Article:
Later, a need to stand up to the Nazi theft of the skinhead subculture emerged. In the eighties the SHARP movement (Skinheads Against the Racial Prejudice) and RASH (Red and Anarchist Skinhead) started in the US. Among these movements, groups of traditional apolitical skinheads honoring the classic sixties‘ concept remained.
It is without a doubt that neo-Nazis succeeded in infiltrating the skinhead subculture and making people in many countries perceive „skinhead“ as a synonym for ‚neo-Nazi‘. This successful crib of the skinhead subculture helped the Nazis gain many supporters, although later, it became a limitation leading to a mass turning away from the skinhead subculture. Nevertheless, this crib is a good illustration of the neo-Nazis‘ thief-like practices.
The Situation in the Czech Republic.
In Czechoslovakia, a strong racist movement started to grow in the early nineties, with the band OrlÌk as the leading influence. Orlík managed to attract the undecided youth, those looking for an attractive lifestyle, with their racist lyrics and idealogy. OrlÌk records were sold in mainstream record stores and made it to the top of the charts. The band broke up after two releases and the invention of “Calixtinism”, a theory linking modern fascist tendencies to the Hussite era. This was soon replaced with neo-Nazism – a more attractive phenomenon that is easier to understand.
Czech racists, fascists and neo-Nazis preferred to use as their symbols the Confederate flag, the Celtic cross or the triskele “three sevens” symbol, sometimes in a form of the three-branch svastika (a symbol of Afrikaans Movement of Resistance in South Africa).
During this time, the antifascist and anarchist movements appeared in Czechoslovakia. These groups stuck to their autonomous principles and D.I.Y. politics.
The skinhead image, once so popular among Nazis and feared and respected among the public, later came to be perceived as ridiculous and disgusting. After fifteen years, neo-Nazis found themselves at a crossroads. They could either stick to their skinhead image, or they could turn their backs on it and find something new. Time passed, and none among the nation’s elite had been able to come up with something new. Neo-Nazis had seemingly reached their limits and couldn’t go any further.
Around 2000, National Alliance activists made he first attempts to refresh the neo-Nazi image. Their outfits, consisting of white short-sleeved shirts and Daddy’s tie didn’t last long. Nevertheless, it was resuscitated by National Corporativists and former Nazi skinhead Jiří Petřivalský (currently a Workers‘ Party member) – and it failed again. The National Resistance was a little more successful with their attempt to mix the skinhead image with expensive sports brands.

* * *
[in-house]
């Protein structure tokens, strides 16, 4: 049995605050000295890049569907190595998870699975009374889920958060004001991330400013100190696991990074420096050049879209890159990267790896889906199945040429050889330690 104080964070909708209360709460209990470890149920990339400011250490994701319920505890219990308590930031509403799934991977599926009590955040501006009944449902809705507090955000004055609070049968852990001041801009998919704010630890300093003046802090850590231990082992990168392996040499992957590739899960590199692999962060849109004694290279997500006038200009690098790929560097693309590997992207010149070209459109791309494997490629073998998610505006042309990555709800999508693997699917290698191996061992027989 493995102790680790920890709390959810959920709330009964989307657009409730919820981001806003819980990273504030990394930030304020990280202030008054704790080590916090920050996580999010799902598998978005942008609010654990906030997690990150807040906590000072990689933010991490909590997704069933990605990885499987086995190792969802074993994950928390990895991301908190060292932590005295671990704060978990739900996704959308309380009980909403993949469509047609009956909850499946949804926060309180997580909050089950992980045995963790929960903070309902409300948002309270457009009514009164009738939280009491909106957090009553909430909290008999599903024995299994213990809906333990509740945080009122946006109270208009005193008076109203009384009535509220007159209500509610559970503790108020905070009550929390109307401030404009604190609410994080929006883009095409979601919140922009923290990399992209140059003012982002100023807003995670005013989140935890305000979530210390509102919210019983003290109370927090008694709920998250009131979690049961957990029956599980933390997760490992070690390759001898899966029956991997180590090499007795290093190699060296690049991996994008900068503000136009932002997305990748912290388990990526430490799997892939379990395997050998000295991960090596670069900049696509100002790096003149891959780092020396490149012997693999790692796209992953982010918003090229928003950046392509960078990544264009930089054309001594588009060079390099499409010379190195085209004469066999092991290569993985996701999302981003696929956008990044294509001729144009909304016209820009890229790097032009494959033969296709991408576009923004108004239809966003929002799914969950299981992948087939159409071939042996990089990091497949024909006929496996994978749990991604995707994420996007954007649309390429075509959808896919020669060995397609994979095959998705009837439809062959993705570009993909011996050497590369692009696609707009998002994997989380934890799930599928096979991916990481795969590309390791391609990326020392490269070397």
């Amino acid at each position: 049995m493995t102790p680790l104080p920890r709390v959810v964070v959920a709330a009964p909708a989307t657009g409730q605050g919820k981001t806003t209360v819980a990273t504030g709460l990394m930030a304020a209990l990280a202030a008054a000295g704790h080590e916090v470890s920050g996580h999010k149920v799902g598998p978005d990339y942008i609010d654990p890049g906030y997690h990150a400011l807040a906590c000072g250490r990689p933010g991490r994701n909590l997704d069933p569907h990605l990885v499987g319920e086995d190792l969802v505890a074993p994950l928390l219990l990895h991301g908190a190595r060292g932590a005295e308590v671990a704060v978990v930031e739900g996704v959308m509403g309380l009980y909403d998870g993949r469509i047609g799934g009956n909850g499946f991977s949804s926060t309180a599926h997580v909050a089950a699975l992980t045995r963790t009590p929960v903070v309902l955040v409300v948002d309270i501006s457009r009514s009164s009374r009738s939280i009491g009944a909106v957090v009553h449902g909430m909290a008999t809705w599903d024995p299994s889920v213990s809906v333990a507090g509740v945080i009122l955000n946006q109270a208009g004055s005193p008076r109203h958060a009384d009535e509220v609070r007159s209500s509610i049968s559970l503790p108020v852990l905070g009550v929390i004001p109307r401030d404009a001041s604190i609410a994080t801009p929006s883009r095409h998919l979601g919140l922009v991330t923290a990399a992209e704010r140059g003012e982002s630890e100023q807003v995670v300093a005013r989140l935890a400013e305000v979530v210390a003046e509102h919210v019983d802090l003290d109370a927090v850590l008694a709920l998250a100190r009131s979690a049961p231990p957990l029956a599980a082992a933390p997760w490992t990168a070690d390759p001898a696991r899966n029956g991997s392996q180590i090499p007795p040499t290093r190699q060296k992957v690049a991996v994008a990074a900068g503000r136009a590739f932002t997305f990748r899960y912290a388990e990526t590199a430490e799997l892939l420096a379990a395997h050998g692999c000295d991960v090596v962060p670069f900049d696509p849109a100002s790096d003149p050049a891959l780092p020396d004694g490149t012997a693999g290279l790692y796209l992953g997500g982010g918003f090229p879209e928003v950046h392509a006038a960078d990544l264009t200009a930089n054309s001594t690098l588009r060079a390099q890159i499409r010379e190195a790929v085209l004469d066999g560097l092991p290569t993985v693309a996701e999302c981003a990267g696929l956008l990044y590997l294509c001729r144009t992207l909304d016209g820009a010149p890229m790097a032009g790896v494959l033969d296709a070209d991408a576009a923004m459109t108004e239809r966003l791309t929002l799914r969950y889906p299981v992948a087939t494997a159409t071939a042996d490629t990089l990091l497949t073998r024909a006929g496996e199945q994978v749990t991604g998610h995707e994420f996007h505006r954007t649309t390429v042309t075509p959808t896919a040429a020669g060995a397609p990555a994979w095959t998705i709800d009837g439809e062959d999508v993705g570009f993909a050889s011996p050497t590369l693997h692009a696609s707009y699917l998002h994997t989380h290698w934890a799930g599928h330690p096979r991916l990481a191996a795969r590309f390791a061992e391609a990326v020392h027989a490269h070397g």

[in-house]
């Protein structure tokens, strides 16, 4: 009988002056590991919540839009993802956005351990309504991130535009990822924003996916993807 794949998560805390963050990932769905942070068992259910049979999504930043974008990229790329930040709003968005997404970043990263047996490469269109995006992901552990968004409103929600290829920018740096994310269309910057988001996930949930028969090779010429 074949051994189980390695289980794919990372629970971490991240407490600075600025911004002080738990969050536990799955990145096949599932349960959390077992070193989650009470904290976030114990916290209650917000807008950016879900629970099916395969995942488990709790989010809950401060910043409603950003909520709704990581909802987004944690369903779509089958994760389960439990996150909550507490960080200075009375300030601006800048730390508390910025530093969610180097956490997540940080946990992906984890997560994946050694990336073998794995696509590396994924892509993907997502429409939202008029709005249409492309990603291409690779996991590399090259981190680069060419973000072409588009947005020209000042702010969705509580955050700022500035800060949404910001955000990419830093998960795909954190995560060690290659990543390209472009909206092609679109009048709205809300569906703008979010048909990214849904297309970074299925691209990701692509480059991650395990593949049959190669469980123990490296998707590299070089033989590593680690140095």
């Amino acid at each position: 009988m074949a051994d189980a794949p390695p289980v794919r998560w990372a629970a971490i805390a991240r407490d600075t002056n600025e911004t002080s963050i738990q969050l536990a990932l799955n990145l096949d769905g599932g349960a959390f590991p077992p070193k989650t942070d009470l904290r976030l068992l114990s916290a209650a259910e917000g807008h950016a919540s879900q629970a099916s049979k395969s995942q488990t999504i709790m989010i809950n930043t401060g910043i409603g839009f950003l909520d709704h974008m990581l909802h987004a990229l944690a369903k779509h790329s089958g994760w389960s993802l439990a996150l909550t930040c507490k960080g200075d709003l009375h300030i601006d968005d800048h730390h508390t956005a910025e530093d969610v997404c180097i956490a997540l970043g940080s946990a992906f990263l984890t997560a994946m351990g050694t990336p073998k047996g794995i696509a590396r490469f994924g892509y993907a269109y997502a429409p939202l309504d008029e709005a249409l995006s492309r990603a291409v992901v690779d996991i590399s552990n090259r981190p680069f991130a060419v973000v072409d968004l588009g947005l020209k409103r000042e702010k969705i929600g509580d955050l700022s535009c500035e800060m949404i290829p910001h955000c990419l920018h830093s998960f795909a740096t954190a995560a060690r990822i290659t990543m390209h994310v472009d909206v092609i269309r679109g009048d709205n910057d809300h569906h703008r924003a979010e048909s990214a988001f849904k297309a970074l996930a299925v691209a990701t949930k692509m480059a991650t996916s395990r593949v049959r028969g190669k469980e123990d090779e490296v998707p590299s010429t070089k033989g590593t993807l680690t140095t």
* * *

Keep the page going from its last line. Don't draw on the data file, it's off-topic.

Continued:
German neo-Nazis faced the same problems in the mid-90s and tried to find a way out from their limited reach. The NPD appeared on the political scene, offering neonazis an official platform (the same as the Workers‘ Party in Czech Republic at the end of 2007), and ways of attracting young people were being sought. Neo-nazis were starting to look to the style of the autonomous antifascists - their political opponents - and to copy it. The first “autonomous nationalist” organizations appeared, and brought a brand new aspect to neo-Nazi street politics. The Plagiarism era had begun, and it still goes on, in spite of the conflict between the skinhead neo-Nazi traditionalists and those who see copying the antifascist image and practices as the way out of the ghetto. Something has changed, though. Most neo-nazi groups in Germany have implemented the concept of autonomous nationalism. The names of these groups vary – Kamaradschaften, Free Nationalists, Autonomous Nationalists - yet they all copy the antifascist and autonomous demonstration tactic (the media-beloved Black Bloc) and they all have changed the structure of the hierarchical groups according to the older neo-Nazi pattern, so-called Leaderless Resistance. The groups are supposed to be leaderless, but “small leaders” emerge from the regional groups, with the rest forming into a mindless mob of followers.
In Czech Republic, Filip Vávra was the first pioneer trying to import a new style, but the conservatives in the National Resistance didn’t want to hear about any kind of change. The first organization implementing the new image appeared later, in 2005. Autonomous Nationalists Kladno came into existence in an attempt to organize local Nazis and change their only previous activity – sitting around in bars. They also started to promote their own version of Black Bloc – but for them, it has been more of a new fashion trend than a tactical element. In addition, they’ve tried to get a hold on a variety of new topics, such as ecology, anti-capitalism, resistance against multiculturalism, globalization or animal rights. They partially managed to get into the techno subculture through Filip “DJ Beax” Pošva.
The new visage was successful at the beginning. As mentioned above, the neo-Nazis were in a situation where any change was for the better. In the previous decade, their self-presentation was in the name of hatred and negation, but now they are starting to present National Socialism as something that can influence everybody’s life here and now – not just after the takeover. Almost everything can be “National-Socialist” - from biking or graffiti to an Asian grocery store boycott. Through this strategy, neo-Nazis offer a lifestyle that contributes to the struggle for the white Europe they dream of so much.
The all-European flagship of the new neo-Nazi lifestyle is the“politically-cultural web project Zentropa, that concentrates on artist reflection of European tradition and European culture”. This web project presents a broad range of information on events such as exhibitions, fashion or concerts. The German affiliate of Zentropa, Syndikat-Z, is managed by Anne-Marie Doberenz, femme fatale to the important German Nazi-activist Steffen Pohl from Duisburg, who she almost got to commit a and who she made to end in mental hospital in autumn of 2008.